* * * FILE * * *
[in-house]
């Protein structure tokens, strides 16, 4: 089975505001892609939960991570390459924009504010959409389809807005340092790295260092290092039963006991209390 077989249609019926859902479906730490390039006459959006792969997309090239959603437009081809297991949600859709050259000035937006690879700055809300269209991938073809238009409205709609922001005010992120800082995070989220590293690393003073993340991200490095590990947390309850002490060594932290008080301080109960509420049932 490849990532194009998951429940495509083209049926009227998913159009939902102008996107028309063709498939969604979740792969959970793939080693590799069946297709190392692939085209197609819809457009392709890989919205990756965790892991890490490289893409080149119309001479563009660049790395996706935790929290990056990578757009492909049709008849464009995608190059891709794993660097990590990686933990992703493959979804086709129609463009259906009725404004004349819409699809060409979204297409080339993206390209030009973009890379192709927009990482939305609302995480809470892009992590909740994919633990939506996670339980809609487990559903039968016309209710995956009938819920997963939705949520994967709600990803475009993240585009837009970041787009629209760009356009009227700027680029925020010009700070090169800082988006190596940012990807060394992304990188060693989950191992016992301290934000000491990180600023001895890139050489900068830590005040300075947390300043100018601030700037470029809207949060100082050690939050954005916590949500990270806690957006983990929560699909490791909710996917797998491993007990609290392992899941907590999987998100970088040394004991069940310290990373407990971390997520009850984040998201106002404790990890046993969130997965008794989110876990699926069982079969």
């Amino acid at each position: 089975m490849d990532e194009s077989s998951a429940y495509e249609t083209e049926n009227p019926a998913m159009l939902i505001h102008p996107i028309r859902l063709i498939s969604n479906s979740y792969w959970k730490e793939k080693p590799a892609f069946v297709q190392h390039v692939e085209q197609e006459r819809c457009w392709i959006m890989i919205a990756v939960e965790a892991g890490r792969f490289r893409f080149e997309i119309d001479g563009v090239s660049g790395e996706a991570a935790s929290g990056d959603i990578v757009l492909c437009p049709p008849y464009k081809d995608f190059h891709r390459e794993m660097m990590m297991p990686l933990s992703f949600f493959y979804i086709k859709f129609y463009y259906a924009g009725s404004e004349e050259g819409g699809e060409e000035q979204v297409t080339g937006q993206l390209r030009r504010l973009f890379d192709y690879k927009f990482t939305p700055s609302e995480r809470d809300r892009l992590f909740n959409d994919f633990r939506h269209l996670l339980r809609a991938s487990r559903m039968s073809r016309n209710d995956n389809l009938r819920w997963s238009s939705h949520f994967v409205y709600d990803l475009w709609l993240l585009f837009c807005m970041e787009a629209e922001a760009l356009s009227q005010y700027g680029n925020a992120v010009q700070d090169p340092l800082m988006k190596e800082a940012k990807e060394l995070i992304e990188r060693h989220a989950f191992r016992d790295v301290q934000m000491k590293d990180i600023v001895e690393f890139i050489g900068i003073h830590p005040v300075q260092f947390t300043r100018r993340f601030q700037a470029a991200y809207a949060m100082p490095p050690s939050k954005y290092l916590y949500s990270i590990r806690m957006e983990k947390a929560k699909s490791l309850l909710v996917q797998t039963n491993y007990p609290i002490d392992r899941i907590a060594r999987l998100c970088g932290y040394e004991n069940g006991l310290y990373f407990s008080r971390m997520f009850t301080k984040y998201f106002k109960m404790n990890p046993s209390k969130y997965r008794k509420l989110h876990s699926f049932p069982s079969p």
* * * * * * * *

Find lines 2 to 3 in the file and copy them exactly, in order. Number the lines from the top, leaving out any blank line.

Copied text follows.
């Protein structure tokens, strides 16, 4: 089975505001892609939960991570390459924009504010959409389809807005340092790295260092290092039963006991209390 077989249609019926859902479906730490390039006459959006792969997309090239959603437009081809297991949600859709050259000035937006690879700055809300269209991938073809238009409205709609922001005010992120800082995070989220590293690393003073993340991200490095590990947390309850002490060594932290008080301080109960509420049932 490849990532194009998951429940495509083209049926009227998913159009939902102008996107028309063709498939969604979740792969959970793939080693590799069946297709190392692939085209197609819809457009392709890989919205990756965790892991890490490289893409080149119309001479563009660049790395996706935790929290990056990578757009492909049709008849464009995608190059891709794993660097990590990686933990992703493959979804086709129609463009259906009725404004004349819409699809060409979204297409080339993206390209030009973009890379192709927009990482939305609302995480809470892009992590909740994919633990939506996670339980809609487990559903039968016309209710995956009938819920997963939705949520994967709600990803475009993240585009837009970041787009629209760009356009009227700027680029925020010009700070090169800082988006190596940012990807060394992304990188060693989950191992016992301290934000000491990180600023001895890139050489900068830590005040300075947390300043100018601030700037470029809207949060100082050690939050954005916590949500990270806690957006983990929560699909490791909710996917797998491993007990609290392992899941907590999987998100970088040394004991069940310290990373407990971390997520009850984040998201106002404790990890046993969130997965008794989110876990699926069982079969």
């Amino acid at each position: 089975m490849d990532e194009s077989s998951a429940y495509e249609t083209e049926n009227p019926a998913m159009l939902i505001h102008p996107i028309r859902l063709i498939s969604n479906s979740y792969w959970k730490e793939k080693p590799a892609f069946v297709q190392h390039v692939e085209q197609e006459r819809c457009w392709i959006m890989i919205a990756v939960e965790a892991g890490r792969f490289r893409f080149e997309i119309d001479g563009v090239s660049g790395e996706a991570a935790s929290g990056d959603i990578v757009l492909c437009p049709p008849y464009k081809d995608f190059h891709r390459e794993m660097m990590m297991p990686l933990s992703f949600f493959y979804i086709k859709f129609y463009y259906a924009g009725s404004e004349e050259g819409g699809e060409e000035q979204v297409t080339g937006q993206l390209r030009r504010l973009f890379d192709y690879k927009f990482t939305p700055s609302e995480r809470d809300r892009l992590f909740n959409d994919f633990r939506h269209l996670l339980r809609a991938s487990r559903m039968s073809r016309n209710d995956n389809l009938r819920w997963s238009s939705h949520f994967v409205y709600d990803l475009w709609l993240l585009f837009c807005m970041e787009a629209e922001a760009l356009s009227q005010y700027g680029n925020a992120v010009q700070d090169p340092l800082m988006k190596e800082a940012k990807e060394l995070i992304e990188r060693h989220a989950f191992r016992d790295v301290q934000m000491k590293d990180i600023v001895e690393f890139i050489g900068i003073h830590p005040v300075q260092f947390t300043r100018r993340f601030q700037a470029a991200y809207a949060m100082p490095p050690s939050k954005y290092l916590y949500s990270i590990r806690m957006e983990k947390a929560k699909s490791l309850l909710v996917q797998t039963n491993y007990p609290i002490d392992r899941i907590a060594r999987l998100c970088g932290y040394e004991n069940g006991l310290y990373f407990s008080r971390m997520f009850t301080k984040y998201f106002k109960m404790n990890p046993s209390k969130y997965r008794k509420l989110h876990s699926f049932p069982s079969p």